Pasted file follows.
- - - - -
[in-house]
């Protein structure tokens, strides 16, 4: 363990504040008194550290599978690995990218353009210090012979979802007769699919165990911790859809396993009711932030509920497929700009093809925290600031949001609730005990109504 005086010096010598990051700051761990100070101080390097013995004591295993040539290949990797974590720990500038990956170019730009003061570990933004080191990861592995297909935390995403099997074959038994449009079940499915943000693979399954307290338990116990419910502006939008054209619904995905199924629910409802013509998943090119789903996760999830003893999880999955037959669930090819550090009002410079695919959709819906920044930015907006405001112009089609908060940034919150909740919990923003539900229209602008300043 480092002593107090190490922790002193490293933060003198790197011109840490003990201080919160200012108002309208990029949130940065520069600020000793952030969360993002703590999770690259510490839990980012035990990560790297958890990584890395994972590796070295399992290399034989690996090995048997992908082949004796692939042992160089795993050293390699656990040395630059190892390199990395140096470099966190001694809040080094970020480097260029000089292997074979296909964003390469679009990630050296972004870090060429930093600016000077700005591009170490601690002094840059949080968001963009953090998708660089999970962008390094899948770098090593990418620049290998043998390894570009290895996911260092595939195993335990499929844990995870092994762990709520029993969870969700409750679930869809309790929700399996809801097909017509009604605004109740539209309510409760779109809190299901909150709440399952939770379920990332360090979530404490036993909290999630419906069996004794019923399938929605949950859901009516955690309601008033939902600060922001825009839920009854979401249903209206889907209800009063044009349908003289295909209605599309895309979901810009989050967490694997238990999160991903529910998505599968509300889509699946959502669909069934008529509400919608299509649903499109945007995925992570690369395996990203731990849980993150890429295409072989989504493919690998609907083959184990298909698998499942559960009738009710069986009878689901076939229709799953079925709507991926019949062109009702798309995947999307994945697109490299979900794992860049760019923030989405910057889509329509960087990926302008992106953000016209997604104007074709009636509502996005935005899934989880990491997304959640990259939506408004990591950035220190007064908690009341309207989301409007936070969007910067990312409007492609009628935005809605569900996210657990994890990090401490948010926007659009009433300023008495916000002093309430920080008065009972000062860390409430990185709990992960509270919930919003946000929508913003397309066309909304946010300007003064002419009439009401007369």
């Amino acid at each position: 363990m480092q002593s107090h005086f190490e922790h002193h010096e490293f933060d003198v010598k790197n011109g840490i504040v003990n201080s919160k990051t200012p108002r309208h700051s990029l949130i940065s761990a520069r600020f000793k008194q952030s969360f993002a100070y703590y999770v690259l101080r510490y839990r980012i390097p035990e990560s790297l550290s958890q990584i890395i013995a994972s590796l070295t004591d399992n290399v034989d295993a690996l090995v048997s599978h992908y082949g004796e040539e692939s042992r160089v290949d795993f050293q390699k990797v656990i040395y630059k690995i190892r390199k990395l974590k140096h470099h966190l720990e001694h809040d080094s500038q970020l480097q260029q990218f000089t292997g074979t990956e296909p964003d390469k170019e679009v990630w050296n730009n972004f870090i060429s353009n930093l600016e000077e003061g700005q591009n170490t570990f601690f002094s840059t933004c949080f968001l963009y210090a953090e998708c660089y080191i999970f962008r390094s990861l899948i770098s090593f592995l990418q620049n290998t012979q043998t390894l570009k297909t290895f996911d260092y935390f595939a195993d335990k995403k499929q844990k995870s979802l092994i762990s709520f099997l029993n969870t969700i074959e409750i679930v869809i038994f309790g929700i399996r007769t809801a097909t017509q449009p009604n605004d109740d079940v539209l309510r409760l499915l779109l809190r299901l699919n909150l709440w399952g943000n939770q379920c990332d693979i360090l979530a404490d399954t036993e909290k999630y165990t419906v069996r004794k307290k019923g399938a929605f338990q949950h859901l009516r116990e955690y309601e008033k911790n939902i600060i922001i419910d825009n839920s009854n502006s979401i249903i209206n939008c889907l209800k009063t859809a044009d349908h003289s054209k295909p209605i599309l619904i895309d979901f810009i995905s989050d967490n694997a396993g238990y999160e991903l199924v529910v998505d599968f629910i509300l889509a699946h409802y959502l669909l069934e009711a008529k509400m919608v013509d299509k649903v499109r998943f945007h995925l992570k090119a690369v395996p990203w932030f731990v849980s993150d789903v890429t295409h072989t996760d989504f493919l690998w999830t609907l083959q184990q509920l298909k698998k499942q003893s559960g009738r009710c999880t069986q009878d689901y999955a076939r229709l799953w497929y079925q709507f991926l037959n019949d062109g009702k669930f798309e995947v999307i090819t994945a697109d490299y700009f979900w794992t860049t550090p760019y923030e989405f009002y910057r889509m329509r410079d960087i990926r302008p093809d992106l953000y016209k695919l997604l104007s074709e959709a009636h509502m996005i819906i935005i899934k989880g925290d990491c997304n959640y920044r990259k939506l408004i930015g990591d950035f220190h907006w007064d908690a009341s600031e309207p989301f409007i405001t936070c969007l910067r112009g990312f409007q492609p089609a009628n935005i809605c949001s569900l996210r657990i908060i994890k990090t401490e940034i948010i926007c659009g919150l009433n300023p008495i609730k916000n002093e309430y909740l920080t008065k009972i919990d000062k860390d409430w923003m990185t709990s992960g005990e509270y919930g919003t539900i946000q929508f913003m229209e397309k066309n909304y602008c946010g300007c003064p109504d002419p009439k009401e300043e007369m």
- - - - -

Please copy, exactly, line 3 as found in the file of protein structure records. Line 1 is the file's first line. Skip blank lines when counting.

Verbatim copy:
């Amino acid at each position: 363990m480092q002593s107090h005086f190490e922790h002193h010096e490293f933060d003198v010598k790197n011109g840490i504040v003990n201080s919160k990051t200012p108002r309208h700051s990029l949130i940065s761990a520069r600020f000793k008194q952030s969360f993002a100070y703590y999770v690259l101080r510490y839990r980012i390097p035990e990560s790297l550290s958890q990584i890395i013995a994972s590796l070295t004591d399992n290399v034989d295993a690996l090995v048997s599978h992908y082949g004796e040539e692939s042992r160089v290949d795993f050293q390699k990797v656990i040395y630059k690995i190892r390199k990395l974590k140096h470099h966190l720990e001694h809040d080094s500038q970020l480097q260029q990218f000089t292997g074979t990956e296909p964003d390469k170019e679009v990630w050296n730009n972004f870090i060429s353009n930093l600016e000077e003061g700005q591009n170490t570990f601690f002094s840059t933004c949080f968001l963009y210090a953090e998708c660089y080191i999970f962008r390094s990861l899948i770098s090593f592995l990418q620049n290998t012979q043998t390894l570009k297909t290895f996911d260092y935390f595939a195993d335990k995403k499929q844990k995870s979802l092994i762990s709520f099997l029993n969870t969700i074959e409750i679930v869809i038994f309790g929700i399996r007769t809801a097909t017509q449009p009604n605004d109740d079940v539209l309510r409760l499915l779109l809190r299901l699919n909150l709440w399952g943000n939770q379920c990332d693979i360090l979530a404490d399954t036993e909290k999630y165990t419906v069996r004794k307290k019923g399938a929605f338990q949950h859901l009516r116990e955690y309601e008033k911790n939902i600060i922001i419910d825009n839920s009854n502006s979401i249903i209206n939008c889907l209800k009063t859809a044009d349908h003289s054209k295909p209605i599309l619904i895309d979901f810009i995905s989050d967490n694997a396993g238990y999160e991903l199924v529910v998505d599968f629910i509300l889509a699946h409802y959502l669909l069934e009711a008529k509400m919608v013509d299509k649903v499109r998943f945007h995925l992570k090119a690369v395996p990203w932030f731990v849980s993150d789903v890429t295409h072989t996760d989504f493919l690998w999830t609907l083959q184990q509920l298909k698998k499942q003893s559960g009738r009710c999880t069986q009878d689901y999955a076939r229709l799953w497929y079925q709507f991926l037959n019949d062109g009702k669930f798309e995947v999307i090819t994945a697109d490299y700009f979900w794992t860049t550090p760019y923030e989405f009002y910057r889509m329509r410079d960087i990926r302008p093809d992106l953000y016209k695919l997604l104007s074709e959709a009636h509502m996005i819906i935005i899934k989880g925290d990491c997304n959640y920044r990259k939506l408004i930015g990591d950035f220190h907006w007064d908690a009341s600031e309207p989301f409007i405001t936070c969007l910067r112009g990312f409007q492609p089609a009628n935005i809605c949001s569900l996210r657990i908060i994890k990090t401490e940034i948010i926007c659009g919150l009433n300023p008495i609730k916000n002093e309430y909740l920080t008065k009972i919990d000062k860390d409430w923003m990185t709990s992960g005990e509270y919930g919003t539900i946000q929508f913003m229209e397309k066309n909304y602008c946010g300007c003064p109504d002419p009439k009401e300043e007369m």